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Do not yell fire but do embody it


The flat tire gets our attention

and so we must get someone else’s

in the rain.  At least we are communicating,

however selfishly.  Smoke is one way

to send a signal, but people get the wrong idea

and start rushing for the wings,

though not the feathered ones, not the birds’.

The law says we cannot yell “fire” in a crowded room,

but what if it is our heart doing all the shouting?

Love, then, is legislatively out of the question.

Before the surgery, my father’s heart was shouting

something like fire

and my mother was shouting about emergency

and the ambulance was shouting, Look at me!

which is the same thing I shouted all my life

though no one shushes an ambulance.

What’s triage mean to you and don’t say tree?

Hard to discern the good noise from the bad

ears.  The donut is the most real wheel

because it doesn’t fit.  It wants to be human.

The copier says ditto one million times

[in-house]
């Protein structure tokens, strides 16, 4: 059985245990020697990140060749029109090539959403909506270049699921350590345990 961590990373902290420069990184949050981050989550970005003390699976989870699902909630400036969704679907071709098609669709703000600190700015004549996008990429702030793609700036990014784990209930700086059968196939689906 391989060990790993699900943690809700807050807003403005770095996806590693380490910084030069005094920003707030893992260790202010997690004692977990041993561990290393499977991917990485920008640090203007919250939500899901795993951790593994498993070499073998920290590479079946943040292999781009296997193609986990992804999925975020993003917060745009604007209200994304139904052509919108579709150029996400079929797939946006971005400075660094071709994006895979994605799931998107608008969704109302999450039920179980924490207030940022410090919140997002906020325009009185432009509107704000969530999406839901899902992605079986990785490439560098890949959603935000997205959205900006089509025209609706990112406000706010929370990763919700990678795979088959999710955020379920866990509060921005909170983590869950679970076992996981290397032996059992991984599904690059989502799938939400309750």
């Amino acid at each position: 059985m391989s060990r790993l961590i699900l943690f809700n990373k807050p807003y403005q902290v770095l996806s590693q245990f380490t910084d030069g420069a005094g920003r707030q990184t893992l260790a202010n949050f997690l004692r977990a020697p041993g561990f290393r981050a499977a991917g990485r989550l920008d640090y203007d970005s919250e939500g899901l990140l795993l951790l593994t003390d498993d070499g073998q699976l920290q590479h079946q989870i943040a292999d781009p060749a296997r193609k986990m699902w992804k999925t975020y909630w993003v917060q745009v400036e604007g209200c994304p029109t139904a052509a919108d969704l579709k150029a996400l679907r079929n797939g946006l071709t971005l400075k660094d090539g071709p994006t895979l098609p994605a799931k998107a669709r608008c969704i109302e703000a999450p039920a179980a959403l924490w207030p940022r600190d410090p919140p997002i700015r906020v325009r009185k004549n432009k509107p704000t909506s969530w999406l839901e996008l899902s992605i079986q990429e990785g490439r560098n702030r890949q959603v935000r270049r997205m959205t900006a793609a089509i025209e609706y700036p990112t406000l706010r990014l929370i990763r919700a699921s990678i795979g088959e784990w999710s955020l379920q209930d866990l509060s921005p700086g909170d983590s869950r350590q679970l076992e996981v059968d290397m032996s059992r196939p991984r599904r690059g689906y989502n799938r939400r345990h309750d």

and then realizes it has something new to say.

All the papers come out gray.  Then blue.

We are not out of toner, says the machine,

we are out of meaning.  Now I believe

the me in my I.D. is more me than me.

Must be the smudges.  Must be the little box

inside which my head rests wholeheartedly.

I was born again but never received a certificate

from God’s people and am thus skeptical,

so I put my belief in the administration

because it believes in my birthday but not

the celebration.  The unicorn falls in love

with the steeple but has problems with the church.

He has crippling bouts of self-doubt.

He hasn’t seen a real rainbow in years.

At some point, I have to come back down,

says the hang-glider above the volcano,

but not here.  At some point we must admit

we are the unicorn and the toner

and my father’s heart is my mother’s shouting,

and the volcano is not angry, at least not at us.

It has been silent for two thousand years

and now, please, it has something to say.

Stephen Morrow